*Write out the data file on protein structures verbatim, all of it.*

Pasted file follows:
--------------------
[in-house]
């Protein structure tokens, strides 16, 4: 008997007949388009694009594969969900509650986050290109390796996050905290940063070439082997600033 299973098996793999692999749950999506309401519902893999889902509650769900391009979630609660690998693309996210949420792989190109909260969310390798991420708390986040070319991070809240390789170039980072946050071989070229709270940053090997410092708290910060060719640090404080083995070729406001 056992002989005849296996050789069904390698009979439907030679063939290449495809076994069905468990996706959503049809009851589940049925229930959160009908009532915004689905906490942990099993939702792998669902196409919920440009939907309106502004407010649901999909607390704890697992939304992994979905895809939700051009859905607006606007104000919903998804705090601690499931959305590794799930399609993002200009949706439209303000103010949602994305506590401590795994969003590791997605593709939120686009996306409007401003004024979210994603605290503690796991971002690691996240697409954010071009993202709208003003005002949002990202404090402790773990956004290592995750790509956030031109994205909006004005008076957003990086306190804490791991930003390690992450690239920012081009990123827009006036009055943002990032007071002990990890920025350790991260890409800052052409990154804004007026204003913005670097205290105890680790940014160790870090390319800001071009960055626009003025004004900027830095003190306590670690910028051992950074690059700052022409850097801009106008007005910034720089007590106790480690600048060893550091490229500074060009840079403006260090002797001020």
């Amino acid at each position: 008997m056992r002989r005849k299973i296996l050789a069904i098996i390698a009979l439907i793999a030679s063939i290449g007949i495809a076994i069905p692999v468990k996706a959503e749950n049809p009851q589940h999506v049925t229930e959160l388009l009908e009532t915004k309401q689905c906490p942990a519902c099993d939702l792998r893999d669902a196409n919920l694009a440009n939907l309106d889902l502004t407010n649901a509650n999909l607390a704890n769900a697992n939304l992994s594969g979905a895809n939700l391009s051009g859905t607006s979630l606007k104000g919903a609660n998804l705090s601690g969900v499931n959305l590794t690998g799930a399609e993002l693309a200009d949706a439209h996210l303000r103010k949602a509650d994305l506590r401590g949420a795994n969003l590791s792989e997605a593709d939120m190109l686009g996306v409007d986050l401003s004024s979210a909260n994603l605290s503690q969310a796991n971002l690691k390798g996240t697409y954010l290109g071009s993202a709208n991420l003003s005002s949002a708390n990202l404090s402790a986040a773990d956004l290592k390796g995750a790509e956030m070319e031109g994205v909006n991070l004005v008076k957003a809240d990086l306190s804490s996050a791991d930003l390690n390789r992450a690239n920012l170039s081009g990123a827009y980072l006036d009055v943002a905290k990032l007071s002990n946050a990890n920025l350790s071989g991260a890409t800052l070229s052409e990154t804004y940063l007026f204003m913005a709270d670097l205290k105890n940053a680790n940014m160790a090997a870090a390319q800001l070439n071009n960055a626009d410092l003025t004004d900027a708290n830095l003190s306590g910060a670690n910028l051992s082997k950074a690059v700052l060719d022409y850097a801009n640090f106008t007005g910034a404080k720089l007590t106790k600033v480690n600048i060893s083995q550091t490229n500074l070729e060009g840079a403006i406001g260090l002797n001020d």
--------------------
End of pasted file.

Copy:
[in-house]
């Protein structure tokens, strides 16, 4: 008997007949388009694009594969969900509650986050290109390796996050905290940063070439082997600033 299973098996793999692999749950999506309401519902893999889902509650769900391009979630609660690998693309996210949420792989190109909260969310390798991420708390986040070319991070809240390789170039980072946050071989070229709270940053090997410092708290910060060719640090404080083995070729406001 056992002989005849296996050789069904390698009979439907030679063939290449495809076994069905468990996706959503049809009851589940049925229930959160009908009532915004689905906490942990099993939702792998669902196409919920440009939907309106502004407010649901999909607390704890697992939304992994979905895809939700051009859905607006606007104000919903998804705090601690499931959305590794799930399609993002200009949706439209303000103010949602994305506590401590795994969003590791997605593709939120686009996306409007401003004024979210994603605290503690796991971002690691996240697409954010071009993202709208003003005002949002990202404090402790773990956004290592995750790509956030031109994205909006004005008076957003990086306190804490791991930003390690992450690239920012081009990123827009006036009055943002990032007071002990990890920025350790991260890409800052052409990154804004007026204003913005670097205290105890680790940014160790870090390319800001071009960055626009003025004004900027830095003190306590670690910028051992950074690059700052022409850097801009106008007005910034720089007590106790480690600048060893550091490229500074060009840079403006260090002797001020």
């Amino acid at each position: 008997m056992r002989r005849k299973i296996l050789a069904i098996i390698a009979l439907i793999a030679s063939i290449g007949i495809a076994i069905p692999v468990k996706a959503e749950n049809p009851q589940h999506v049925t229930e959160l388009l009908e009532t915004k309401q689905c906490p942990a519902c099993d939702l792998r893999d669902a196409n919920l694009a440009n939907l309106d889902l502004t407010n649901a509650n999909l607390a704890n769900a697992n939304l992994s594969g979905a895809n939700l391009s051009g859905t607006s979630l606007k104000g919903a609660n998804l705090s601690g969900v499931n959305l590794t690998g799930a399609e993002l693309a200009d949706a439209h996210l303000r103010k949602a509650d994305l506590r401590g949420a795994n969003l590791s792989e997605a593709d939120m190109l686009g996306v409007d986050l401003s004024s979210a909260n994603l605290s503690q969310a796991n971002l690691k390798g996240t697409y954010l290109g071009s993202a709208n991420l003003s005002s949002a708390n990202l404090s402790a986040a773990d956004l290592k390796g995750a790509e956030m070319e031109g994205v909006n991070l004005v008076k957003a809240d990086l306190s804490s996050a791991d930003l390690n390789r992450a690239n920012l170039s081009g990123a827009y980072l006036d009055v943002a905290k990032l007071s002990n946050a990890n920025l350790s071989g991260a890409t800052l070229s052409e990154t804004y940063l007026f204003m913005a709270d670097l205290k105890n940053a680790n940014m160790a090997a870090a390319q800001l070439n071009n960055a626009d410092l003025t004004d900027a708290n830095l003190s306590g910060a670690n910028l051992s082997k950074a690059v700052l060719d022409y850097a801009n640090f106008t007005g910034a404080k720089l007590t106790k600033v480690n600048i060893s083995q550091t490229n500074l070729e060009g840079a403006i406001g260090l002797n001020d």